When I go into a bookstore, I usually don’t have any idea what I’m going to buy. I’m sure this is related to the general lack of planning that goes into pretty much everything I do, but honestly, one of my favorite things about shopping for books is not knowing what I’m going to find. I have a method for choosing books; it goes like this:
1. Find books that look interesting
2. Read back cover
3. Read first two pages
If the first two pages make me want to keep reading, I buy the book. It’s a pretty simple method, and is also probably why I end up spending way too much money in bookstores, but it definitely hinges (maybe even more than it should) on the first step. Yes, I judge books by their covers. Certainly, it’s what happens inside the covers that makes me decide whether I like the book or not, but the cover itself is usually why I pick the book up in the first place.
Of course, it’s no secret that design is an art form, and book cover design is one of its most specialized genres. I’m sure publishers know that people like me are more likely to pick up (and subsequently buy) books with attractive covers, and hire designers accordingly. It’s one thing to create a good design, but something much greater to create a good design that manages to incorporate a book’s subject matter and present it in a way that will make people want to read what’s underneath the cover. The rockstar of the book design world is Chip Kidd, whose website, Good is Dead, is promoting his book of cover designs, Chip Kidd: Book One. (Some of his work is viewable here.) I didn’t even know I was a fan of his until I looked through my bookshelves and found that a cover I like a lot (that of the David Sedaris book Dress Your Family in Corduroy and Denim) was designed by him.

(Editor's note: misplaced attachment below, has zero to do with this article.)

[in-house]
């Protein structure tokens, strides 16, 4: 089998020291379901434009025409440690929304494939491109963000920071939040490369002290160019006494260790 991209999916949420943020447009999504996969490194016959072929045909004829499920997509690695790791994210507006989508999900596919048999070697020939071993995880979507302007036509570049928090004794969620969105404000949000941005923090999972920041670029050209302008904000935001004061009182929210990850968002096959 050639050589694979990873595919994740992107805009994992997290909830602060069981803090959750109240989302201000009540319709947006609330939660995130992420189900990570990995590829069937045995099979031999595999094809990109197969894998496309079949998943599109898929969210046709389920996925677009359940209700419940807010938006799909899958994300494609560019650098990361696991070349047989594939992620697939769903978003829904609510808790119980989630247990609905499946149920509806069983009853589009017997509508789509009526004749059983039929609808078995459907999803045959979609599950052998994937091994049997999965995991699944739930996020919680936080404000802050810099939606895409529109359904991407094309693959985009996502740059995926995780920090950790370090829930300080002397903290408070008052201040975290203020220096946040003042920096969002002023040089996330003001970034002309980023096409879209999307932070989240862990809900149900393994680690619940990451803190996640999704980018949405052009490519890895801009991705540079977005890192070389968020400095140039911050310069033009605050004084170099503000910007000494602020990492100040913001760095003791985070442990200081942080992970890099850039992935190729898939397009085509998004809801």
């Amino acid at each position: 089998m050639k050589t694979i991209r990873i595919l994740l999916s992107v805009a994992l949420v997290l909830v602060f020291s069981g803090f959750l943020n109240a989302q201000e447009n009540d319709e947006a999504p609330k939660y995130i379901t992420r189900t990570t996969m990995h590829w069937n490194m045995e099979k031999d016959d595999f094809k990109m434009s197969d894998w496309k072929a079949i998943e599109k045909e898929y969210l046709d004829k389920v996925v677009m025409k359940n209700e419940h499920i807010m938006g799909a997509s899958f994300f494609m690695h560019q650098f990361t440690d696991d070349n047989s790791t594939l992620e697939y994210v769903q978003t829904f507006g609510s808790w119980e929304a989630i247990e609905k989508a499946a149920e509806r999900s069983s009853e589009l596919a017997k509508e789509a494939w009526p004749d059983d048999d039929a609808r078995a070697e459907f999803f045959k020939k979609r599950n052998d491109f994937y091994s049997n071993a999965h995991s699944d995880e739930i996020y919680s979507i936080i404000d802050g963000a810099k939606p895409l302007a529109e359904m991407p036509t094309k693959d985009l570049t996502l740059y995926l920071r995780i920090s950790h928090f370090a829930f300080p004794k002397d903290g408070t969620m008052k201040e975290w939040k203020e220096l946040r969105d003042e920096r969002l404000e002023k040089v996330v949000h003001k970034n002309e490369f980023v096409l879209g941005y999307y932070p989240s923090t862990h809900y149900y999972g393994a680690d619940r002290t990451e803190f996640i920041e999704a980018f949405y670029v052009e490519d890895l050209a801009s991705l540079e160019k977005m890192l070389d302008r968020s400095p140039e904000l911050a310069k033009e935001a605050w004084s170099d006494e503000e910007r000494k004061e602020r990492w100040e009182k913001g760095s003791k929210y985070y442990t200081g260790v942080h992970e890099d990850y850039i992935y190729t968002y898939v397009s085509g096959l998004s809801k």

So, I like pretty covers anyway. Maybe this is why I’m so fascinated by this blog, Book Covers from the NY Times Book Review, which is exactly what it says it is — a blog of cover images from the books reviewed in the Times each week. I’ve definitely enjoyed picking pages at random and looking at the covers, some of which are truly wonderful. I’ve seen all kinds of books that look good enough to read. I’m also quite taken with this Flickr set of book covers by Penguin. But really, this stuff is great.
How much attention do you pay to book covers when you’re looking for something to read? Do you have any favorite covers? Are you going to go through your shelves and see how many things you own that were designed by Chip Kidd? Do tell. The internet needs to know.